Sample Name: Pectoralis Tendon Repair
Description: Open repair of right pectoralis major tendon. Right pectoralis major tendon rupture. On MRI evaluation, a complete rupture of a portion of the pectoralis major tendon was noted.
(Medical Transcription Sample Report)
PREOPERATIVE DIAGNOSIS: Right pectoralis major tendon rupture.
POSTOPERATIVE DIAGNOSIS: Right pectoralis major tendon rupture.
OPERATION PERFORMED: Open repair of right pectoralis major tendon.
ANESTHESIA: General with an interscalene block.
INDICATION FOR OPERATION: The patient is a 26-year-old right hand dominant male who works in sales, who was performing heavy bench press exercises when he felt a tearing burning pain severe in his right shoulder. The patient presented with mild bruising over the proximal arm of the right side with x-ray showing no fracture. Over concerns for pectoralis tendon tear, he was sent for MRI evaluation where a complete rupture of a portion of the pectoralis major tendon was noted. Due to the patient's young age and active lifestyle surgical treatment was recommended in order to obtain best result. The risks and benefits of the procedure were discussed in detail with the patient including, but not limited to scarring, infection, damage to blood vessels and nerves, re-rupture, need further surgery, loss of range of motion, inability to return to heavy activity such as weight lifting, complex usual pain syndrome, and deep vein thrombosis as well as anesthetic risks. Understanding all risks and benefits, the patient desires to proceed with surgery as planned.
1. Following deltopectoral approach to the right shoulder, the pectoralis major tendon was encountered. The clavicular head was noted to be intact. There was noted to be complete rupture of the sternal head of the pectoralis major tendon with an oblique-type tear having some remaining cuff on the humerus and some tendon attached to the retracted portion.
2. Following freeing of adhesions using tracks and sutures, the pectoralis major tendon was able to reapproximated to its insertion site on the humerus just lateral to the biceps.
3. A soft tissue repair was performed with #5 FiberWire suture and a single suture anchor of 5 x 5 bioabsorbable anchor was placed in order to decrease tension at the repair site. Following repair of soft tissue and using the bone anchor, there was noted to be good apposition of the tendon with edges and a solid repair.
OPERATIVE REPORT IN DETAIL: The patient was identified in the preop holding area. His right shoulder was identified, marked his appropriate surgical site after verification with the patient. He was then taken to the operating room where he was transferred to the operative table in supine position and placed under general anesthesia by anesthesiology team. He then received prophylactic antibiotics. A time-out was then undertaken verifying the correct patient, extremity, surgery performed, administration of antibiotics, and the availability of equipment. At this point, the patient was placed to a modified beech chair position with care taken to ensure all appropriate pressure points were padded and there was no pressure over the eyes. The right upper extremity was then prepped and draped in the usual sterile fashion. Preoperative markings were still visible at this point. A deltopectoral incision was made utilizing the inferior portion. Dissection was carried down. The deltoid was retracted laterally. The clavicular head of the pectoralis major was noted to be intact with the absence of the sternal insertion. There was a small cuff of tissue left on the proximal humerus associated with the clavicular head. Gentle probing medially revealed the end of the sternal retracted portion, traction sutures of #5 Ethibond were used in this to allow for retraction and freeing from light adhesion. This allowed reapproximation of the retracted tendon to the tendon stump. At this point, a repair using #5 FiberWire was then performed of the pectoralis major tendon back to stump on the proximal humerus noting good apposition of the tendon edges and no gapping of the repair site. At this point, a single metal suture anchor was attempted to be implanted just lateral to the insertion of the pectoralis in order to remove tension off the repair site; however, the inserted device attached to the metal anchor broke during insertion due to significant hardness of the bone. For this reason, the starting hole was tapped and a 5x5 bioabsorbable anchor was placed, doubly loaded. The sutures were then weaved through the lateral aspect of the torn tendon and a modified Krackow type performed and sutured thereby relieving tension off the soft tissue repair. At this point, there was noted to be excellent apposition of the soft tissue ends and a solid repair to gentle manipulation. Aggressive external rotation was not performed. The wound was then copiously irrigated. The cephalic vein was not injured during the case. The skin was then closed using a 2-0 Vicryl followed by a 3-0 subcuticular Prolene suture with Steri-Strips. Sterile dressing was then placed. Anesthesia was then performed, interscalene block. The patient was then awakened from anesthesia and transported to postanesthesia care in stable condition in a shoulder immobilizer with the arm adducted and internally rotated.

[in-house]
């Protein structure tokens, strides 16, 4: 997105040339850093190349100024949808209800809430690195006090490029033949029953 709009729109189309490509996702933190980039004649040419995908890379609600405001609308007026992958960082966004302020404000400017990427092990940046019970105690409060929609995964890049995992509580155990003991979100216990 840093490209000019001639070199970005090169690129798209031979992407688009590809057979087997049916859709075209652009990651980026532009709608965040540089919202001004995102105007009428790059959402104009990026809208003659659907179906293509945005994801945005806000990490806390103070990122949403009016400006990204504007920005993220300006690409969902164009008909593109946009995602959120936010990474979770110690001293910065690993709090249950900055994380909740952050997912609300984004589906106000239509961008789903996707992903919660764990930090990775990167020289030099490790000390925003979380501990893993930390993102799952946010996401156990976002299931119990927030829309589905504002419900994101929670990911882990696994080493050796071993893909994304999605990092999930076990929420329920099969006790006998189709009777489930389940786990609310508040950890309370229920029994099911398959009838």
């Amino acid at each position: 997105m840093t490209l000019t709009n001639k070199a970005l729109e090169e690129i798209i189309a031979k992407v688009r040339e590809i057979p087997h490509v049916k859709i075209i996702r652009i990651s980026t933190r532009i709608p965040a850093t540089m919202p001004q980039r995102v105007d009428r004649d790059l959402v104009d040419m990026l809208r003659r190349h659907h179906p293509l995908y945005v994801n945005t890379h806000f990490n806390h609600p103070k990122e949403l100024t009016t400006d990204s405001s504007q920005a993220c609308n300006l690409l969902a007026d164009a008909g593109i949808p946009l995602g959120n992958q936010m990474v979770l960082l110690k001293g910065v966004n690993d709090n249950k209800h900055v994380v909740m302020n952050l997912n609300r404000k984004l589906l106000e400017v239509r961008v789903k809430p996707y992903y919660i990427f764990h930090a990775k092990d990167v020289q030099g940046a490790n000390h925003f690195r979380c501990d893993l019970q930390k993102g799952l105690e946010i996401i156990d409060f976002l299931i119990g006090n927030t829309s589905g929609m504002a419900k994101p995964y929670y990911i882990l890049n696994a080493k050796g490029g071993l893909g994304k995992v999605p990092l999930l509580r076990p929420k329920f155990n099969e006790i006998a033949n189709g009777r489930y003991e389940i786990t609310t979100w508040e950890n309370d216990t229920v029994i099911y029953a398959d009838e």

Plan for this patient, the patient will remain in the shoulder immobilizer until followup visit in approximately 10 days. We will then start a gentle Codman type exercises and having limited motion until the 4-6 week point based on the patient's progression.
Keywords: orthopedic, tendon rupture, interscalene block, pectoralis major tendon rupture, pectoralis major tendon, repair, pectoralis, interscalene, tendon, rupture, sutures,